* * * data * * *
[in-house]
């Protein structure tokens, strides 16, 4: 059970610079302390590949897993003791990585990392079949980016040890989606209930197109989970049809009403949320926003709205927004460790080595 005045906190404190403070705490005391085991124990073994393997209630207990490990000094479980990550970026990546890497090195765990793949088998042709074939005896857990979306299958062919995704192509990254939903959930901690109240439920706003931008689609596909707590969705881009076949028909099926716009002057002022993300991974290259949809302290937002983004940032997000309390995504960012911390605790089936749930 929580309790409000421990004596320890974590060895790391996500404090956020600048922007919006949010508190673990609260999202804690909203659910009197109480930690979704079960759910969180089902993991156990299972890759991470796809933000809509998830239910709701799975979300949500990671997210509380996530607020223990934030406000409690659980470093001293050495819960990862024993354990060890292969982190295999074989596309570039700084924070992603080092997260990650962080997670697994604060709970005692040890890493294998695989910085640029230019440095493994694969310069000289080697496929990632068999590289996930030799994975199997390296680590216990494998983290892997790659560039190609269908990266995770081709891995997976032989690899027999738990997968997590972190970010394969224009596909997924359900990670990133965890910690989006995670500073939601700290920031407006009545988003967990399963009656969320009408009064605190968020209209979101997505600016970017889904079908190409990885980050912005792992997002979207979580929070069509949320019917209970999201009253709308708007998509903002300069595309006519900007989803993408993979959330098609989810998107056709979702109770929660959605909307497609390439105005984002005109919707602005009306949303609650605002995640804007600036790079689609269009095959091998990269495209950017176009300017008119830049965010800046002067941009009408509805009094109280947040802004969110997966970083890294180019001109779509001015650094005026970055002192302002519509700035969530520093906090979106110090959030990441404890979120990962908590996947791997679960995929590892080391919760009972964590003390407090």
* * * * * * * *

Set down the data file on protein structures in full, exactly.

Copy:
[in-house]
């Protein structure tokens, strides 16, 4: 059970610079302390590949897993003791990585990392079949980016040890989606209930197109989970049809009403949320926003709205927004460790080595 005045906190404190403070705490005391085991124990073994393997209630207990490990000094479980990550970026990546890497090195765990793949088998042709074939005896857990979306299958062919995704192509990254939903959930901690109240439920706003931008689609596909707590969705881009076949028909099926716009002057002022993300991974290259949809302290937002983004940032997000309390995504960012911390605790089936749930 929580309790409000421990004596320890974590060895790391996500404090956020600048922007919006949010508190673990609260999202804690909203659910009197109480930690979704079960759910969180089902993991156990299972890759991470796809933000809509998830239910709701799975979300949500990671997210509380996530607020223990934030406000409690659980470093001293050495819960990862024993354990060890292969982190295999074989596309570039700084924070992603080092997260990650962080997670697994604060709970005692040890890493294998695989910085640029230019440095493994694969310069000289080697496929990632068999590289996930030799994975199997390296680590216990494998983290892997790659560039190609269908990266995770081709891995997976032989690899027999738990997968997590972190970010394969224009596909997924359900990670990133965890910690989006995670500073939601700290920031407006009545988003967990399963009656969320009408009064605190968020209209979101997505600016970017889904079908190409990885980050912005792992997002979207979580929070069509949320019917209970999201009253709308708007998509903002300069595309006519900007989803993408993979959330098609989810998107056709979702109770929660959605909307497609390439105005984002005109919707602005009306949303609650605002995640804007600036790079689609269009095959091998990269495209950017176009300017008119830049965010800046002067941009009408509805009094109280947040802004969110997966970083890294180019001109779509001015650094005026970055002192302002519509700035969530520093906090979106110090959030990441404890979120990962908590996947791997679960995929590892080391919760009972964590003390407090």